English Language Blog

A Corny Thanksgiving Posted by on Nov 23, 2016 in Culture, English Language, English Vocabulary


Corn. The history of the United States is uniquely tied to this one crop. So, too, is our language.

When the first English settlers arrived in what became Jamestown, Virginia in 1607 the colonists, unused to the rigors of agriculture, faced years of near starvation. They attempted to trade with the local natives for their corn, and soon Chief Powhatan of the tribes along the Chesapeake recognized the importance of this crop to the new arrivals. Powhatan excised high demands for his tribe’s corn. Captain John Smith, the leader of the colony, eventually led raids to steal the stored corn from the natives. Soon, it was the native Americans who were suffering deprivation. The result was years of war until the 1614 marriage of Powhatan’s daughter, Pocahontas, to colonist John Rolfe.

Colonists in Virginia, eager for cash, soon made tobacco their principle crop. But, for much of the rest of early America, corn was the staple. Today, with an estimated annual yield of over 13 billion bushels, no other country produces as much corn as the U.S. It finds its way into our gas tanks in the form of ethanol, innumerable food products, and even words, phrases, and idioms of our language.

In baseball, a can of corn is an idiom for an easy play, like when a fly ball lands into a fielder’s glove without the fielder having to move. Corn needs to be harvested, shucked, and cooked, but with canned corn you get the result without any effort.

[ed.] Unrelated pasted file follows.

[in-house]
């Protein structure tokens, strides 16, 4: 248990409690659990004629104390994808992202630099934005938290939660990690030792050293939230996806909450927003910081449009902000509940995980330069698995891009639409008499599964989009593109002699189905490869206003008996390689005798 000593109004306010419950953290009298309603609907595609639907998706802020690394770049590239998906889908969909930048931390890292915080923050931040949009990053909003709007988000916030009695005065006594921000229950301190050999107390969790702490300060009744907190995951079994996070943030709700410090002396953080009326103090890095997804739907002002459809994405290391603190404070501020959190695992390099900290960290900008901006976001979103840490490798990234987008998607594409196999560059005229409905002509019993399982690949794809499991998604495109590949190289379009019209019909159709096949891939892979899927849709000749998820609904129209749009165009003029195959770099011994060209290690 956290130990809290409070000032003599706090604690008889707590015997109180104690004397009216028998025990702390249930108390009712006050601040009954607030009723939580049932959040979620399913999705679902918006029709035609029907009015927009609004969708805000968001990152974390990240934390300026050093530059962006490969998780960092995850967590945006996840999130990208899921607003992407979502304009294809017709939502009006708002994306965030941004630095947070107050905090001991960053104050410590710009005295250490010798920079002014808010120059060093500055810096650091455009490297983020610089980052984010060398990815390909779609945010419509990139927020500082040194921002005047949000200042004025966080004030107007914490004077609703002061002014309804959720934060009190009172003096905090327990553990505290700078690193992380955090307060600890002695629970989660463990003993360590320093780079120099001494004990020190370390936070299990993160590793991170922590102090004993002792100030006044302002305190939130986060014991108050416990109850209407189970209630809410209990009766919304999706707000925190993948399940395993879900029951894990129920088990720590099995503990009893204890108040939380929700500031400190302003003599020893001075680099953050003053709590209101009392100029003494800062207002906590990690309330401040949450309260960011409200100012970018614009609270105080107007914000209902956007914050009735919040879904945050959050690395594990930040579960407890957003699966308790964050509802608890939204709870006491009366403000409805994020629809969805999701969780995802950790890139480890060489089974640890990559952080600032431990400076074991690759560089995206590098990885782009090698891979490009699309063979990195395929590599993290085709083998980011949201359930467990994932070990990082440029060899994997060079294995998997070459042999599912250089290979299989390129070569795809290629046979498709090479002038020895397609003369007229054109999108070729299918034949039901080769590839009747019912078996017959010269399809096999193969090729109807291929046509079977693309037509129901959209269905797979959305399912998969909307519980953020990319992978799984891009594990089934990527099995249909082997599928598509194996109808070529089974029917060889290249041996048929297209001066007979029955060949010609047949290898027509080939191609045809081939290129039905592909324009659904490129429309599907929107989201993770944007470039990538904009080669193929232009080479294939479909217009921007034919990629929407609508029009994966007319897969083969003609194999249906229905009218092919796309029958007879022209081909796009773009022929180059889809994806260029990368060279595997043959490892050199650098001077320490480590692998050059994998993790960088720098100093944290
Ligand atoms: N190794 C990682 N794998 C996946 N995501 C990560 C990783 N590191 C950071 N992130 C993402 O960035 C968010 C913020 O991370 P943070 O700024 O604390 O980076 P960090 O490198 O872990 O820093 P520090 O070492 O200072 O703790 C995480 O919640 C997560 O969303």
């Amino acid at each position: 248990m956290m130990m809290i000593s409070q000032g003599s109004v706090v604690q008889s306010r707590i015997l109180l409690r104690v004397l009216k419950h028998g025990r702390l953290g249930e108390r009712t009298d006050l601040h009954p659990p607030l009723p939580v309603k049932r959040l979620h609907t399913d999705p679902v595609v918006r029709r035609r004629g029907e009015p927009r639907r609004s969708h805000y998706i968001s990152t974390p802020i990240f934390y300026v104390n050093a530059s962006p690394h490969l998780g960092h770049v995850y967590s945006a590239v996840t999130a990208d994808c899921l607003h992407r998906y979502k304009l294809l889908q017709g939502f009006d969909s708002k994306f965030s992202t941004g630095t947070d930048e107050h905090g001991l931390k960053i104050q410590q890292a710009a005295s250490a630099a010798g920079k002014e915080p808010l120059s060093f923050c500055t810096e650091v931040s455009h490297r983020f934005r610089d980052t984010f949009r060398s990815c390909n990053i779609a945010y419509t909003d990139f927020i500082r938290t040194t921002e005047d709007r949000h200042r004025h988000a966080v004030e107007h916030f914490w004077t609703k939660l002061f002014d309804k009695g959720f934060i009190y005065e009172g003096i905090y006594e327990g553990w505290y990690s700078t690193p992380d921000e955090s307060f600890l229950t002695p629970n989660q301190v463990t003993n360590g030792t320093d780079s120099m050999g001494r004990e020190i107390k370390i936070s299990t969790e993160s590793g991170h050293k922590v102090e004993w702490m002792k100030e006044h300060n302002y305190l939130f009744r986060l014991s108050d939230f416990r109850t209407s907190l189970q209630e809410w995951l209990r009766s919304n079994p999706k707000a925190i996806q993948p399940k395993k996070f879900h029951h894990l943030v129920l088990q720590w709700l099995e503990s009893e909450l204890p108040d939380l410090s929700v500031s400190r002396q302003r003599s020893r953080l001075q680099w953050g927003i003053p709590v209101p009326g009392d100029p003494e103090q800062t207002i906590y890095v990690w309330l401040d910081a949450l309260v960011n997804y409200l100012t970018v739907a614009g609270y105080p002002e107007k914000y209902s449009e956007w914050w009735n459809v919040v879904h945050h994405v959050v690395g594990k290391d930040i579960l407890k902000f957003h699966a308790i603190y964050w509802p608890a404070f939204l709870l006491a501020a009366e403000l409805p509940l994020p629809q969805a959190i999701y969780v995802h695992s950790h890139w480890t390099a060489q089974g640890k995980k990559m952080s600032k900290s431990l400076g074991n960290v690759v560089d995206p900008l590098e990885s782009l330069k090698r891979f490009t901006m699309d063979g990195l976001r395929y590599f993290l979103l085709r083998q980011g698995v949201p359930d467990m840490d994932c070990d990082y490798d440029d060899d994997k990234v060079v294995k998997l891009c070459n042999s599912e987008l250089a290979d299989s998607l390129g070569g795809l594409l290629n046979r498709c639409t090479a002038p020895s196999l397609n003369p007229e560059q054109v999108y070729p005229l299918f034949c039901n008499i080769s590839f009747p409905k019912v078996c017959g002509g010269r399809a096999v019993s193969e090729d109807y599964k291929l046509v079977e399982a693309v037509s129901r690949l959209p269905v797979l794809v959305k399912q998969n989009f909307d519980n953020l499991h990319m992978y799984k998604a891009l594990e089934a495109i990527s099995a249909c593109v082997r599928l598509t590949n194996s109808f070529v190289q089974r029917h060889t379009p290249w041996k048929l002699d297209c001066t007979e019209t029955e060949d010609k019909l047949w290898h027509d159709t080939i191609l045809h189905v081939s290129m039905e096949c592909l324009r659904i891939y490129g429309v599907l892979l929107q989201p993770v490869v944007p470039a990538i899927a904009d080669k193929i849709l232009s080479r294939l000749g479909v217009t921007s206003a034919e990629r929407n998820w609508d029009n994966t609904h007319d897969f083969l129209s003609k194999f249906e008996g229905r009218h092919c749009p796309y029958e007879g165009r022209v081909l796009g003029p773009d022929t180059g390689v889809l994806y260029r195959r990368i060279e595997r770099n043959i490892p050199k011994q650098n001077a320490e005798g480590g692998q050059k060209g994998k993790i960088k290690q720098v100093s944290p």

A corn squabble is a fight over something petty, like a barnyard fight between chickens over a few nuggets of corn.

If you acknowledge the corn, you are admitting to an obvious mistake or misdeed, usually through a plea bargain. It probably refers to a case from the 19th century in which a man was arrested on charges of stealing a horse and a bushel of corn. Since the man was seen eating the corn, he is quoted as saying, “I acknowledge the corn, but not the horse.”

To be corned is to be drunk, perhaps (but not necessarily) on corn whiskey.

Cornpone is something which relates to, or appeals to, unsophisticated people. Corn farmers usually live in rural areas, away from more urban (or urbane) interests and means. Corn pone is a common bread or cake eaten at the table of humble farm families.

That brings us to Corny.

Initially, as early as the 14th century, corny referred to alcohol, and a taste or smell in beer or ale which was heavy with malt. In contemporary America, however, something which is corny is so sentimental or old fashioned as to be considered laughable. “Nobody does that anymore. It’s so corny!”

And yet, there has been a backlash against deriding the corny and sentimental. Sometimes, traditions and customs which may be corny are appreciated for what they are – a remembrance of simpler times. A song or a movie may be the very definition of corny, but that doesn’t mean that it won’t make you feel good.

As millions of Americans gather around their dinner tables for Thanksgiving, many of them will join in the custom of stating what they are thankful for. They might be thankful for the (American) football game on television, or the pie they are about to consume, or the wine on the table. But, they might also be thankful for the corny things, like family and laughter and love.

Tell us what you are thankful for. And don’t be afraid to be corny.

Photo by Reeza from Flickr

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About the Author: Gary Locke

Gary is a semi-professional hyphenate.